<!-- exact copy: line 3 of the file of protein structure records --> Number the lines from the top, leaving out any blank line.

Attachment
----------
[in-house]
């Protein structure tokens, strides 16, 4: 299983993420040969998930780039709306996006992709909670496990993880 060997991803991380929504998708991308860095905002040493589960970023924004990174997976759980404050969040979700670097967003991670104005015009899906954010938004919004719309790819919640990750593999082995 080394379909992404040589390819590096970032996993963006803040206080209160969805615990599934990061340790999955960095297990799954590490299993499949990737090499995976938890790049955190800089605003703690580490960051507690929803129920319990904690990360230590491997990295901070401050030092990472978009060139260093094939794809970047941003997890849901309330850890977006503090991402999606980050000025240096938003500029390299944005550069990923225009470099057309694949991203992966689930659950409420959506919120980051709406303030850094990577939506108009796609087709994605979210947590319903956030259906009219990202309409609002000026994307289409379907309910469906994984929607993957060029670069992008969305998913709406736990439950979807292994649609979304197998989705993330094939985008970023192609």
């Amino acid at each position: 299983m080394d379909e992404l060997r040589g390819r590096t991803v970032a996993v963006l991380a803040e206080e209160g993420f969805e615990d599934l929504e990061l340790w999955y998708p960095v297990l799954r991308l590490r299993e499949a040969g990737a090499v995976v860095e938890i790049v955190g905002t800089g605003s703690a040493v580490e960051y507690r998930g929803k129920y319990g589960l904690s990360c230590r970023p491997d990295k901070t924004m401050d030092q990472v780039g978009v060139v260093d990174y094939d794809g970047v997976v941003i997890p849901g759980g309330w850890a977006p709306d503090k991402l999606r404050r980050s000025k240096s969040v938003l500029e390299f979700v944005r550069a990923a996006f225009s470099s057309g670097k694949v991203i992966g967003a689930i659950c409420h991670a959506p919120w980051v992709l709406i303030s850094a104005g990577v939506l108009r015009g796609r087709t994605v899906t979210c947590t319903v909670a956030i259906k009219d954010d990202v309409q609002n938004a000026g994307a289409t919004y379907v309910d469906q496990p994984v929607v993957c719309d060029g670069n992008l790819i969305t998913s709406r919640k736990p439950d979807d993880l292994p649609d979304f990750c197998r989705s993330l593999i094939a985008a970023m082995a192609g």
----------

């Amino acid at each position: 299983m080394d379909e992404l060997r040589g390819r590096t991803v970032a996993v963006l991380a803040e206080e209160g993420f969805e615990d599934l929504e990061l340790w999955y998708p960095v297990l799954r991308l590490r299993e499949a040969g990737a090499v995976v860095e938890i790049v955190g905002t800089g605003s703690a040493v580490e960051y507690r998930g929803k129920y319990g589960l904690s990360c230590r970023p491997d990295k901070t924004m401050d030092q990472v780039g978009v060139v260093d990174y094939d794809g970047v997976v941003i997890p849901g759980g309330w850890a977006p709306d503090k991402l999606r404050r980050s000025k240096s969040v938003l500029e390299f979700v944005r550069a990923a996006f225009s470099s057309g670097k694949v991203i992966g967003a689930i659950c409420h991670a959506p919120w980051v992709l709406i303030s850094a104005g990577v939506l108009r015009g796609r087709t994605v899906t979210c947590t319903v909670a956030i259906k009219d954010d990202v309409q609002n938004a000026g994307a289409t919004y379907v309910d469906q496990p994984v929607v993957c719309d060029g670069n992008l790819i969305t998913s709406r919640k736990p439950d979807d993880l292994p649609d979304f990750c197998r989705s993330l593999i094939a985008a970023m082995a192609g």